By Rev. Dr. Richard Gentzler, Jr.

A few years ago, while attending my grandson’s birthday party, I fell. I didn’t break any bones but the pain in my back was debilitating for a week.

My grandson’s birthday party took place at the Ford Ice Center in Antioch, Tennessee. I was on ice skates when I fell.

Now, let me explain.

I grew up in Pennsylvania and during the winter, ice skating was a regular part of my life. I skated on frozen ponds, rivers, and lakes with family and friends. And when it wasn’t cold enough to freeze waterways, I went to an ice-skating rink. I never was a Scott Hamilton, but I could hold my own on the ice.

While I hadn’t been on skates in more than 20 years, I knew how to skate. On this particular day, I rented a pair of unfitted ice skates. When I got on the ice, my legs buckled. I landed hard on my back in front of my grandson, his friends, and their parents!

A fall carries with it great vulnerability, embarrassment, and humiliation. It puts our humanity in perspective — especially as an older adult — that is not easily forgotten.

There is the void as we age between who we feel we are on the inside and what we are actually capable of doing. This perspective, one of three related to aging, is referred to as our functional age.

Perspectives Related to Aging

  • Chronological age is measured from birth and refers to how old you are in years. “I will be 65 on my next birthday” or “I am 73 years old” are examples of chronological age.
  • Subjective age is based on individual perception and refers to how old you feel. “I start out slow in the morning when I first wake up, but as the day goes on, I feel energetic and almost young again” is an example of subjective age.
  • Functional age surmises an individual’s age based on functional ability and refers to what you can do at your age. “At 75, I still run in the Nashville 5K race” or “After I walk up the front steps, I must sit down for a few minutes before proceeding into the house” are examples of functional age.

I refuse to give into the view that aging is nothing but decline. Are there things I can no longer do? Absolutely! But there were things I couldn’t do when I was a child and I didn’t think my life was in decline. I hurt myself as a child, youth, and young adult and yet I never thought that my life was going downhill. But as we get older, that is one of the first things that come into our minds.

The same can be said about so-called senior moments. I have, at times, gotten up from my desk in my office and walked into the kitchen only to have forgotten what I went into the kitchen to get. Is my mind failing me?

No. If I think about it, I realize I had a thousand things on my mind when I got up from my chair and made my way into the kitchen. After a moment, I remember what it was that I wanted.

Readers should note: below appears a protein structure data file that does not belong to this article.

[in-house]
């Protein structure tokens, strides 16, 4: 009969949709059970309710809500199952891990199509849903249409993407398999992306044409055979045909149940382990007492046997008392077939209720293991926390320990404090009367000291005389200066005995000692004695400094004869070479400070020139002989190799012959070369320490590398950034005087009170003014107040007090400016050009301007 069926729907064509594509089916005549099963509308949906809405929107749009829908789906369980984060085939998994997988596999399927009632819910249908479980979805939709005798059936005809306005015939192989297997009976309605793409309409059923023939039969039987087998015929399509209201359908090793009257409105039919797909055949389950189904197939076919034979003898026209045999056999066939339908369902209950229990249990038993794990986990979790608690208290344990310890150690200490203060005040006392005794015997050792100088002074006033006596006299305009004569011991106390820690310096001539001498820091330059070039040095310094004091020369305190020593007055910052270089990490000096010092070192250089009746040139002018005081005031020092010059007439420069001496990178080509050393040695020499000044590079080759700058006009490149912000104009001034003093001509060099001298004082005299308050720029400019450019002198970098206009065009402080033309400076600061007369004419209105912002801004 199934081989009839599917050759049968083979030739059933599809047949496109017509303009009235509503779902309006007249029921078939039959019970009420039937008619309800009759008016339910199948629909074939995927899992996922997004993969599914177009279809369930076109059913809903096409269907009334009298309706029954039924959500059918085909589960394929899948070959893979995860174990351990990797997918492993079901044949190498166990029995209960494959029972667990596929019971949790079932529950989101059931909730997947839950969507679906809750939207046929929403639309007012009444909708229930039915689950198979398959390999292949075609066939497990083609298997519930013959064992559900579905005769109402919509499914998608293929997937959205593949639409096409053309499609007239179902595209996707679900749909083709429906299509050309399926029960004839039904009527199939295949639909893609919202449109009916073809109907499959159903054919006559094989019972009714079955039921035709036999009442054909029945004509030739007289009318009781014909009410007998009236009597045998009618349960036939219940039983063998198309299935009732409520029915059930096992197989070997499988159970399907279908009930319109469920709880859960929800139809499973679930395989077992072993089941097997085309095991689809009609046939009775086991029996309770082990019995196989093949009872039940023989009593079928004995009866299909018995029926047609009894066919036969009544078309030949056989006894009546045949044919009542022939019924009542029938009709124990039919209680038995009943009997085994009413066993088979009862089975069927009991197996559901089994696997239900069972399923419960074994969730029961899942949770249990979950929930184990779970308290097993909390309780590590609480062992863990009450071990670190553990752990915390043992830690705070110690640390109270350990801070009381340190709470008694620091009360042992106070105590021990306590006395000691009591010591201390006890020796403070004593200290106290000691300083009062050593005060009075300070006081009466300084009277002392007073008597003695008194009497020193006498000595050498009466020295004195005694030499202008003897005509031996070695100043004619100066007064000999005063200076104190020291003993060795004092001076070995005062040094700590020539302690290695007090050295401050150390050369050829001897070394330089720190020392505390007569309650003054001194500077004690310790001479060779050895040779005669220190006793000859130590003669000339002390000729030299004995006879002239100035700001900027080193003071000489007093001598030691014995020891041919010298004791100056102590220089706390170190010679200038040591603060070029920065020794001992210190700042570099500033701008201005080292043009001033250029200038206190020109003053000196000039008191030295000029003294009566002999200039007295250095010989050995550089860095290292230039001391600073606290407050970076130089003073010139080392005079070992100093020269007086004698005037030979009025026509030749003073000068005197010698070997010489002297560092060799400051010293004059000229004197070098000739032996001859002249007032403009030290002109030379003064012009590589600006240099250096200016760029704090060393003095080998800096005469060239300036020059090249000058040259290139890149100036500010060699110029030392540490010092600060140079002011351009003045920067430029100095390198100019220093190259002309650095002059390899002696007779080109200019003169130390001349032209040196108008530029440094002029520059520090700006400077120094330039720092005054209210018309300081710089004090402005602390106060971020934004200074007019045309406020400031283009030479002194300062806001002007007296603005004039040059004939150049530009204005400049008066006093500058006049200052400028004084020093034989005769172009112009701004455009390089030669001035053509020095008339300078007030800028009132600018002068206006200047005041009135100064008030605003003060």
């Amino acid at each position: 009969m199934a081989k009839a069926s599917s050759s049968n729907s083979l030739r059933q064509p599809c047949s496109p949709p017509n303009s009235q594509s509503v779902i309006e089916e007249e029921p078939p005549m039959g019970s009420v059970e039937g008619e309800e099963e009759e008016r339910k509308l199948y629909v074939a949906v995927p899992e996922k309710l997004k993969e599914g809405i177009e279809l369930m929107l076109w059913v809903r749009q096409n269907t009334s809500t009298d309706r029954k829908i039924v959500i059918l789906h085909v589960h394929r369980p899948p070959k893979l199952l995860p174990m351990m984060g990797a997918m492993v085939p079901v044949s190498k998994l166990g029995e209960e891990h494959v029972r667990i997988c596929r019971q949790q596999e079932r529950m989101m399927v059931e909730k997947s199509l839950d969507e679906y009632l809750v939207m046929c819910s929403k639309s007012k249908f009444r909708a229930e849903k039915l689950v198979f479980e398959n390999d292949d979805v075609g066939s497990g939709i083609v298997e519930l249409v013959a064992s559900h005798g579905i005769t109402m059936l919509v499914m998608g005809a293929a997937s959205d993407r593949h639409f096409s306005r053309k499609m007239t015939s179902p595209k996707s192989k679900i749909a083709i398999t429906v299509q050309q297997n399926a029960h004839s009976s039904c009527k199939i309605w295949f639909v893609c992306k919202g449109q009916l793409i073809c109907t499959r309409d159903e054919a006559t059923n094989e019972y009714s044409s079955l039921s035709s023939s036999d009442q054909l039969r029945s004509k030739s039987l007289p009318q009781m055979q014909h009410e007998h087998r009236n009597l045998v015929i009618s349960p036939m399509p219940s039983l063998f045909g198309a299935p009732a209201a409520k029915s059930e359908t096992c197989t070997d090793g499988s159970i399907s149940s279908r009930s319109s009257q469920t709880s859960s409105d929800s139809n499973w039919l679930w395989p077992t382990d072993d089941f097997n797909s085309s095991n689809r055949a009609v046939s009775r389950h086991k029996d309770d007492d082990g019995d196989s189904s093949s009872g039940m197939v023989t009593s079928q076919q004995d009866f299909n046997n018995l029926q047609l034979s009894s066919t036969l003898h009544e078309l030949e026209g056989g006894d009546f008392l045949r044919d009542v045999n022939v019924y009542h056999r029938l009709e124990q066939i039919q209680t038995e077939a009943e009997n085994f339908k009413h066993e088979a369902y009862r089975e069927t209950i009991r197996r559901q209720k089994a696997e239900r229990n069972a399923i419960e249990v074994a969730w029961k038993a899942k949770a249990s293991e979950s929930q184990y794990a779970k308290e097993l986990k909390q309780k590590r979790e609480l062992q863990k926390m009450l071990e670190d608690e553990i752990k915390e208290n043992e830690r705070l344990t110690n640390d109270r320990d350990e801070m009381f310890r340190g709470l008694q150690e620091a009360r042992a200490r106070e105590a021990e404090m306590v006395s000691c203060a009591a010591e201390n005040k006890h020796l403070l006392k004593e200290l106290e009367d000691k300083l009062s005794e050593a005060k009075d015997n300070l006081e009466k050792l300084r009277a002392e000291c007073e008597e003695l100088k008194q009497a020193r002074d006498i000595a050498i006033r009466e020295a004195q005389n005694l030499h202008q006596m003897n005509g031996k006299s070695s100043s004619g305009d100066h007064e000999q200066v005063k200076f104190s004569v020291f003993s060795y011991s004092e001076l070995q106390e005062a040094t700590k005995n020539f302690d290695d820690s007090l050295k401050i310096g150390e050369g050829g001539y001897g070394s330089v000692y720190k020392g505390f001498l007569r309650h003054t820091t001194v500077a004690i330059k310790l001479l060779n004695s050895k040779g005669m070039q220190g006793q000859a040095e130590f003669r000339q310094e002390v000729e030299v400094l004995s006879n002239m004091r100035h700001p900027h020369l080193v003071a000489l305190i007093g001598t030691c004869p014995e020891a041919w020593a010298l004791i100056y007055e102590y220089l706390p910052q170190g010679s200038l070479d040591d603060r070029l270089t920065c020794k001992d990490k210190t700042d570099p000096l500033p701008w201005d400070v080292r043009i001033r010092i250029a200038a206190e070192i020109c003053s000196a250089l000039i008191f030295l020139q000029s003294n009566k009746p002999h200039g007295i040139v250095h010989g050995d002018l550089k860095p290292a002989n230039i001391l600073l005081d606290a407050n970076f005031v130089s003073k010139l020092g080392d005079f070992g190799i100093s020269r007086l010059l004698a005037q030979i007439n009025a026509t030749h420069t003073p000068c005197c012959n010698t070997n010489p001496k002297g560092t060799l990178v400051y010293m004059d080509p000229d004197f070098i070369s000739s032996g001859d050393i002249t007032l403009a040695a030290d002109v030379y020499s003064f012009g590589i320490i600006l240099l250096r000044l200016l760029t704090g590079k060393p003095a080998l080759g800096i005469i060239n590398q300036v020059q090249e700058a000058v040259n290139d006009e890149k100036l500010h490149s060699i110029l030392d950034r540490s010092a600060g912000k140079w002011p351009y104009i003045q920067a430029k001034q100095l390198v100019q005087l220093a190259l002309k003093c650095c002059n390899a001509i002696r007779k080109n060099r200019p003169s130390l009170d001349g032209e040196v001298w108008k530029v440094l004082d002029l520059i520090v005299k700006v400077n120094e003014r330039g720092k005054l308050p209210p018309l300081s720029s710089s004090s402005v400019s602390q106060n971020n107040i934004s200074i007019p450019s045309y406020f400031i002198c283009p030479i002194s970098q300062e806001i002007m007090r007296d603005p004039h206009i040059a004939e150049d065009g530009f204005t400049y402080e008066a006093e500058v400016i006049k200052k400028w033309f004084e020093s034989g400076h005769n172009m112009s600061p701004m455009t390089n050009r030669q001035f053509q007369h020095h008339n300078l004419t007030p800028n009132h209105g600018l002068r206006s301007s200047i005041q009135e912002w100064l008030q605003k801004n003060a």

As a young person, I had similar experiences. Why is it called a senior moment when it’s something that can happen at any age?

Unless one has dementia, mild cognitive impairment, or some other cognitive issue, memory lapses can occur at any age. Our chronological age has little to do with this experience.

Many authorities agree aging has both good and bad points — both positive and negative experiences. In today’s society with its emphasis on youth and beauty, aging may seem entirely negative. And yet, every day we encounter people — often much older than ourselves — who are living remarkable and exciting adventures. Ageism holds us in fear of our future and prevents us from living fully alive.

I agree with Dr. Daniel Levitin who, in his book Successful Aging, says “Aging is a unique developmental stage that – like infancy or adolescence – brings with it its own demands and its own advantages.” I believe that being old is neither inherently good nor bad but rather a signifier of being long-lived.

I suspect that one of the most common myths associated with aging is that life is steady growth and then takes a steep dive downhill. We have to begin replacing the model for aging which insists that life is a graph that goes up and up to some zenith and then goes down and down to the bitter end. Tracey Gendron in Ageism Unmasked writes, “There is nothing shameful about being old, acting old, and looking old. Having age pride is a critical step in the journey to later-life empowerment.”

As we grow older, we may find ourselves slowing down — physically and mentally. We may discover that the things we want to do are constricted by physical and mental limitations. However, attitude and lifestyle can play a greater role in aging than do our genes. As Levitin points out, “Your genes give you a kind of life script with only the most general things sketched out. And from there, you can improvise.”

In defining aging, there’s a saying (author unknown): “Age is merely the number of years the world has been enjoying you.” I like that.

To Reframe Aging in Your Life

  • Learn to cope with change
  • Find meaning and purpose
  • Stay connected with others
  • Exercise
  • Make healthy eating choices
  • Engage in lifelong learning
  • Give generously of your time and talents
  • Advocate for yourself and health treatment options
  • Grow in love with God
  • Ignore ageism, especially self-imposed ageism

Although aging is a biological process, it is also deeply social, spiritual, and psychological. If we reframe aging and discount the myth that aging is a downhill trip, then we affirm that life can be an exciting adventure through the decades. Instead of the decline model which is so prevalent in our society, affirm aging – your own and others. Hear the words of Robert Browning, who wrote:

“Grow old along with me!
The best is yet to be,
the last of life for which the first was made….”

Dr. Richard Gentzler, director, oversees ENCORE Ministry’s mission of providing older adult ministry resources, leader training, and consultations. For more information, email Gentzler at or call 615-400-0539.